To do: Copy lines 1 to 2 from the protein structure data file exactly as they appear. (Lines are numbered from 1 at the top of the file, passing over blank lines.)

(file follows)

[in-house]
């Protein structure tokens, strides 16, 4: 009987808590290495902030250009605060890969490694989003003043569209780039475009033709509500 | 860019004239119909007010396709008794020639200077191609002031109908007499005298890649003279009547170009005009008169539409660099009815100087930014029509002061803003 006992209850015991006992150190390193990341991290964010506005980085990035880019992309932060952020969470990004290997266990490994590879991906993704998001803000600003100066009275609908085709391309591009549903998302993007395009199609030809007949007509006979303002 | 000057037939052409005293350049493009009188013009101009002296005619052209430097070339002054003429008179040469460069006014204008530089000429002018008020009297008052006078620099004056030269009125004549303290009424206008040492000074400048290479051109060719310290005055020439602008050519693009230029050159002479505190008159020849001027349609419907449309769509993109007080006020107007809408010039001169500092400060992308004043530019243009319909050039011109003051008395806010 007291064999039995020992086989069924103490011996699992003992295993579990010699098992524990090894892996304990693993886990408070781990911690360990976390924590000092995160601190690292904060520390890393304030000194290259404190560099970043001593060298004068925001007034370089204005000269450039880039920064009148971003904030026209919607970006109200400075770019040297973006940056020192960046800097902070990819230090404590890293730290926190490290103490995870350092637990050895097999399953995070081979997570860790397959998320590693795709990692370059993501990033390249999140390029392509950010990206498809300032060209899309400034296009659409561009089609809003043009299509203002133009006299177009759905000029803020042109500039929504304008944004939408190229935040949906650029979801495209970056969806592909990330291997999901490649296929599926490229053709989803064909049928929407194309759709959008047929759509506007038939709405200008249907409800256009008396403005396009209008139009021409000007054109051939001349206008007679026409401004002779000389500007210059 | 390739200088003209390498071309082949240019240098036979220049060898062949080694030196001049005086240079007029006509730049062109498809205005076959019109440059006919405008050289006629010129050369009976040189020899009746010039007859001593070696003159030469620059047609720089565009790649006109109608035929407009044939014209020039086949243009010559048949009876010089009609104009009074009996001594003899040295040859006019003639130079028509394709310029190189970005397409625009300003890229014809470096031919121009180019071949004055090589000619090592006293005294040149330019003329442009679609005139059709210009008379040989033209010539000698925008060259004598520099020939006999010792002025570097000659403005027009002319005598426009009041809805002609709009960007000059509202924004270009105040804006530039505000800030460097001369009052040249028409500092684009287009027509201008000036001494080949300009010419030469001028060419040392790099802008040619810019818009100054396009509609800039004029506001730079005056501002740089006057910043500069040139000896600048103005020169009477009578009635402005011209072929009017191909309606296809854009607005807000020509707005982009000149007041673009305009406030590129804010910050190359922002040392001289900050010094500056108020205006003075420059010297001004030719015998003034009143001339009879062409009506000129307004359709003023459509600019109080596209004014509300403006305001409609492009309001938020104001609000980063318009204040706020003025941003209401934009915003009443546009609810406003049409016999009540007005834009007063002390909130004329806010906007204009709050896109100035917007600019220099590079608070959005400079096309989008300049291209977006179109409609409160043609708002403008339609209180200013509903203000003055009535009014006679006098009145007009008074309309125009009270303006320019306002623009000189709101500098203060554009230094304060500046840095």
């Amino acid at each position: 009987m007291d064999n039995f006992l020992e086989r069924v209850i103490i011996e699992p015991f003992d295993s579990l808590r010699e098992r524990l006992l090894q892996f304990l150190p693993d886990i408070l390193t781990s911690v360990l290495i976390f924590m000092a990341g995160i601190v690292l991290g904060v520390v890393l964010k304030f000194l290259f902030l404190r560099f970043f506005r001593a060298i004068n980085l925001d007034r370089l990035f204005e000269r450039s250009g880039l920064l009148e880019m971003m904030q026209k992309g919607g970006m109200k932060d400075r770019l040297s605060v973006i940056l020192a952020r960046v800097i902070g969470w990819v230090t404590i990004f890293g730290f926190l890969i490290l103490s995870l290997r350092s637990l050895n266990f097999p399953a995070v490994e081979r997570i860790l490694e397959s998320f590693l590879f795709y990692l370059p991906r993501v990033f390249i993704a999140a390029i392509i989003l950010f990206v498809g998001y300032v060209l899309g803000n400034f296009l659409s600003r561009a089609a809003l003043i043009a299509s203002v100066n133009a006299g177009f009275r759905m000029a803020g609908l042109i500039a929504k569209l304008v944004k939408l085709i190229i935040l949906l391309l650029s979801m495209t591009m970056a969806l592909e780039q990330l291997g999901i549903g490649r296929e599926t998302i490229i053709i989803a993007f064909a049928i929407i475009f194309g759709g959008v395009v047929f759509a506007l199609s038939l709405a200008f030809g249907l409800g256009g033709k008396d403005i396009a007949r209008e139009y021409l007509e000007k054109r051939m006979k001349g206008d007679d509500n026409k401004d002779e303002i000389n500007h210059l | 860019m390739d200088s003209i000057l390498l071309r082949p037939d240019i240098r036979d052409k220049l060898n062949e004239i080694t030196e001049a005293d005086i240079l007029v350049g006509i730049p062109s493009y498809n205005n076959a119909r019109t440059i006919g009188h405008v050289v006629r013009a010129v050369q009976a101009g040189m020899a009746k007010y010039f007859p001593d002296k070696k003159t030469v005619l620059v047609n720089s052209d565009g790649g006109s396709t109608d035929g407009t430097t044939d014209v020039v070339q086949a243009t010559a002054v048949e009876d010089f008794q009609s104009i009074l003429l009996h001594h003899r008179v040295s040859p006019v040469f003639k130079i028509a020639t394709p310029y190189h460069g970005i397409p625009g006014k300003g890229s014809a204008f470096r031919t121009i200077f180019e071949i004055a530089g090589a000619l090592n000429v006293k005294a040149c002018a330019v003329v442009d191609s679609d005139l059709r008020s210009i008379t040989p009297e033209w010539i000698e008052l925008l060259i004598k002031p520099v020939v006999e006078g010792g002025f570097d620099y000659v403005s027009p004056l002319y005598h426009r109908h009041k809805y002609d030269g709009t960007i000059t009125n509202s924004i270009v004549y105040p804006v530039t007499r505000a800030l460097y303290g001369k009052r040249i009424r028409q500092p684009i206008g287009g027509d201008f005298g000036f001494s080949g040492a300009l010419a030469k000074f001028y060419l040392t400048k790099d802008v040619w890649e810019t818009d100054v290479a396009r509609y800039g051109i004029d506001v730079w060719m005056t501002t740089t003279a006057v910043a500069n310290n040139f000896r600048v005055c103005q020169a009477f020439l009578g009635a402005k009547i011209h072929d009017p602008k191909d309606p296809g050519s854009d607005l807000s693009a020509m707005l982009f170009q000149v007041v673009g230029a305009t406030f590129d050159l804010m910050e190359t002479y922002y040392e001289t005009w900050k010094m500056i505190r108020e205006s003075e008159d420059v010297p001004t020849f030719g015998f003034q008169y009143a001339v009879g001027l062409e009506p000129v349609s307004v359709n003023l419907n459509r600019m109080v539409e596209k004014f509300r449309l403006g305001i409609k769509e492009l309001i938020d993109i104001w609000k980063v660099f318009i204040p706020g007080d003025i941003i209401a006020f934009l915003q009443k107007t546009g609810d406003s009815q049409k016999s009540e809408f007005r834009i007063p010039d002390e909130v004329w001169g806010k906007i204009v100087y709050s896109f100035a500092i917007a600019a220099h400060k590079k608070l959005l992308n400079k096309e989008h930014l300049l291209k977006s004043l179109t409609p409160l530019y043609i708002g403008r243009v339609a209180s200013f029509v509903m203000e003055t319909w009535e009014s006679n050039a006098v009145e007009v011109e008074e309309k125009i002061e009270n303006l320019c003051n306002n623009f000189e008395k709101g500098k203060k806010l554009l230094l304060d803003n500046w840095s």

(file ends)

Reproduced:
[in-house]
């Protein structure tokens, strides 16, 4: 009987808590290495902030250009605060890969490694989003003043569209780039475009033709509500 | 860019004239119909007010396709008794020639200077191609002031109908007499005298890649003279009547170009005009008169539409660099009815100087930014029509002061803003 006992209850015991006992150190390193990341991290964010506005980085990035880019992309932060952020969470990004290997266990490994590879991906993704998001803000600003100066009275609908085709391309591009549903998302993007395009199609030809007949007509006979303002 | 000057037939052409005293350049493009009188013009101009002296005619052209430097070339002054003429008179040469460069006014204008530089000429002018008020009297008052006078620099004056030269009125004549303290009424206008040492000074400048290479051109060719310290005055020439602008050519693009230029050159002479505190008159020849001027349609419907449309769509993109007080006020107007809408010039001169500092400060992308004043530019243009319909050039011109003051008395806010 007291064999039995020992086989069924103490011996699992003992295993579990010699098992524990090894892996304990693993886990408070781990911690360990976390924590000092995160601190690292904060520390890393304030000194290259404190560099970043001593060298004068925001007034370089204005000269450039880039920064009148971003904030026209919607970006109200400075770019040297973006940056020192960046800097902070990819230090404590890293730290926190490290103490995870350092637990050895097999399953995070081979997570860790397959998320590693795709990692370059993501990033390249999140390029392509950010990206498809300032060209899309400034296009659409561009089609809003043009299509203002133009006299177009759905000029803020042109500039929504304008944004939408190229935040949906650029979801495209970056969806592909990330291997999901490649296929599926490229053709989803064909049928929407194309759709959008047929759509506007038939709405200008249907409800256009008396403005396009209008139009021409000007054109051939001349206008007679026409401004002779000389500007210059 | 390739200088003209390498071309082949240019240098036979220049060898062949080694030196001049005086240079007029006509730049062109498809205005076959019109440059006919405008050289006629010129050369009976040189020899009746010039007859001593070696003159030469620059047609720089565009790649006109109608035929407009044939014209020039086949243009010559048949009876010089009609104009009074009996001594003899040295040859006019003639130079028509394709310029190189970005397409625009300003890229014809470096031919121009180019071949004055090589000619090592006293005294040149330019003329442009679609005139059709210009008379040989033209010539000698925008060259004598520099020939006999010792002025570097000659403005027009002319005598426009009041809805002609709009960007000059509202924004270009105040804006530039505000800030460097001369009052040249028409500092684009287009027509201008000036001494080949300009010419030469001028060419040392790099802008040619810019818009100054396009509609800039004029506001730079005056501002740089006057910043500069040139000896600048103005020169009477009578009635402005011209072929009017191909309606296809854009607005807000020509707005982009000149007041673009305009406030590129804010910050190359922002040392001289900050010094500056108020205006003075420059010297001004030719015998003034009143001339009879062409009506000129307004359709003023459509600019109080596209004014509300403006305001409609492009309001938020104001609000980063318009204040706020003025941003209401934009915003009443546009609810406003049409016999009540007005834009007063002390909130004329806010906007204009709050896109100035917007600019220099590079608070959005400079096309989008300049291209977006179109409609409160043609708002403008339609209180200013509903203000003055009535009014006679006098009145007009008074309309125009009270303006320019306002623009000189709101500098203060554009230094304060500046840095």